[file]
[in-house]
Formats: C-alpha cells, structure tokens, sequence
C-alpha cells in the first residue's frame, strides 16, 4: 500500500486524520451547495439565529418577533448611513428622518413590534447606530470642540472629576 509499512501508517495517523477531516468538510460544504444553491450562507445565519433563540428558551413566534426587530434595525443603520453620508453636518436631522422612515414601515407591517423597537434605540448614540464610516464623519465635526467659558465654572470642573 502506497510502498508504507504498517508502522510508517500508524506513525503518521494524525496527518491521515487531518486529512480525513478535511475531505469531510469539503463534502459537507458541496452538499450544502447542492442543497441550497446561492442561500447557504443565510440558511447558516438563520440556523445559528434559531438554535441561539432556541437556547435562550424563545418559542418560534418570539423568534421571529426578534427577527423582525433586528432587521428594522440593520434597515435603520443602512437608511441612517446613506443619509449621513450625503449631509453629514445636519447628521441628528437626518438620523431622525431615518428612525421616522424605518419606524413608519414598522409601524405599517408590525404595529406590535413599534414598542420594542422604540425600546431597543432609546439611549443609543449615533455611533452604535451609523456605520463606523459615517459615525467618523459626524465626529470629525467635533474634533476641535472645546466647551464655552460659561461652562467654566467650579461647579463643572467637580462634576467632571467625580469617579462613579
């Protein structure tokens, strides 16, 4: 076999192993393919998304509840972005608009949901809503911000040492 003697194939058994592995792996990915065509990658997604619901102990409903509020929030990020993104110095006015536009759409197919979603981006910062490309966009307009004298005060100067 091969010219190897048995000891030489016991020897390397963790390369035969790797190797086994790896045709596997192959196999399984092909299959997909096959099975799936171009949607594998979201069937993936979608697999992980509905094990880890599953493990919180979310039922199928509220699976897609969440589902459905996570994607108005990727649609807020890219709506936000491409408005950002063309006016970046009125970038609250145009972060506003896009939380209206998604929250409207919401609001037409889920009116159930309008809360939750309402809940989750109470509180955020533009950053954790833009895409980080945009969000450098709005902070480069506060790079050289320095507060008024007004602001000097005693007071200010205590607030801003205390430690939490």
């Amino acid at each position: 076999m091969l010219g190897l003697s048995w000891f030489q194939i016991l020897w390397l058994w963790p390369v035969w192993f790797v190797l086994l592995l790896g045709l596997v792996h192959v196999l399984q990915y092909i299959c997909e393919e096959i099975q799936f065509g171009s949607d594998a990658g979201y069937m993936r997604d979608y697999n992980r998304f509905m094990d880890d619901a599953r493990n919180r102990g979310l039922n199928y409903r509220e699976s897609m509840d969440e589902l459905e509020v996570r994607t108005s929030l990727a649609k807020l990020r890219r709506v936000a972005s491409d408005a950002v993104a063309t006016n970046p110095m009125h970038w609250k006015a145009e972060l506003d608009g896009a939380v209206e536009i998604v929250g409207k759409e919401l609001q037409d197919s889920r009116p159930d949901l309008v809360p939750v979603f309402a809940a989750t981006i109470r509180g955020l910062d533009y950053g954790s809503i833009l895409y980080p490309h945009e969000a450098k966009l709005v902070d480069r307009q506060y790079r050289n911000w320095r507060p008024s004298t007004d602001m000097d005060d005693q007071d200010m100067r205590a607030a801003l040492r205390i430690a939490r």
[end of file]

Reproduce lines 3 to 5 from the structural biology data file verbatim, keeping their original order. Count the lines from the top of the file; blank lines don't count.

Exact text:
C-alpha cells in the first residue's frame, strides 16, 4: 500500500486524520451547495439565529418577533448611513428622518413590534447606530470642540472629576 509499512501508517495517523477531516468538510460544504444553491450562507445565519433563540428558551413566534426587530434595525443603520453620508453636518436631522422612515414601515407591517423597537434605540448614540464610516464623519465635526467659558465654572470642573 502506497510502498508504507504498517508502522510508517500508524506513525503518521494524525496527518491521515487531518486529512480525513478535511475531505469531510469539503463534502459537507458541496452538499450544502447542492442543497441550497446561492442561500447557504443565510440558511447558516438563520440556523445559528434559531438554535441561539432556541437556547435562550424563545418559542418560534418570539423568534421571529426578534427577527423582525433586528432587521428594522440593520434597515435603520443602512437608511441612517446613506443619509449621513450625503449631509453629514445636519447628521441628528437626518438620523431622525431615518428612525421616522424605518419606524413608519414598522409601524405599517408590525404595529406590535413599534414598542420594542422604540425600546431597543432609546439611549443609543449615533455611533452604535451609523456605520463606523459615517459615525467618523459626524465626529470629525467635533474634533476641535472645546466647551464655552460659561461652562467654566467650579461647579463643572467637580462634576467632571467625580469617579462613579
């Protein structure tokens, strides 16, 4: 076999192993393919998304509840972005608009949901809503911000040492 003697194939058994592995792996990915065509990658997604619901102990409903509020929030990020993104110095006015536009759409197919979603981006910062490309966009307009004298005060100067 091969010219190897048995000891030489016991020897390397963790390369035969790797190797086994790896045709596997192959196999399984092909299959997909096959099975799936171009949607594998979201069937993936979608697999992980509905094990880890599953493990919180979310039922199928509220699976897609969440589902459905996570994607108005990727649609807020890219709506936000491409408005950002063309006016970046009125970038609250145009972060506003896009939380209206998604929250409207919401609001037409889920009116159930309008809360939750309402809940989750109470509180955020533009950053954790833009895409980080945009969000450098709005902070480069506060790079050289320095507060008024007004602001000097005693007071200010205590607030801003205390430690939490």
């Amino acid at each position: 076999m091969l010219g190897l003697s048995w000891f030489q194939i016991l020897w390397l058994w963790p390369v035969w192993f790797v190797l086994l592995l790896g045709l596997v792996h192959v196999l399984q990915y092909i299959c997909e393919e096959i099975q799936f065509g171009s949607d594998a990658g979201y069937m993936r997604d979608y697999n992980r998304f509905m094990d880890d619901a599953r493990n919180r102990g979310l039922n199928y409903r509220e699976s897609m509840d969440e589902l459905e509020v996570r994607t108005s929030l990727a649609k807020l990020r890219r709506v936000a972005s491409d408005a950002v993104a063309t006016n970046p110095m009125h970038w609250k006015a145009e972060l506003d608009g896009a939380v209206e536009i998604v929250g409207k759409e919401l609001q037409d197919s889920r009116p159930d949901l309008v809360p939750v979603f309402a809940a989750t981006i109470r509180g955020l910062d533009y950053g954790s809503i833009l895409y980080p490309h945009e969000a450098k966009l709005v902070d480069r307009q506060y790079r050289n911000w320095r507060p008024s004298t007004d602001m000097d005060d005693q007071d200010m100067r205590a607030a801003l040492r205390i430690a939490r």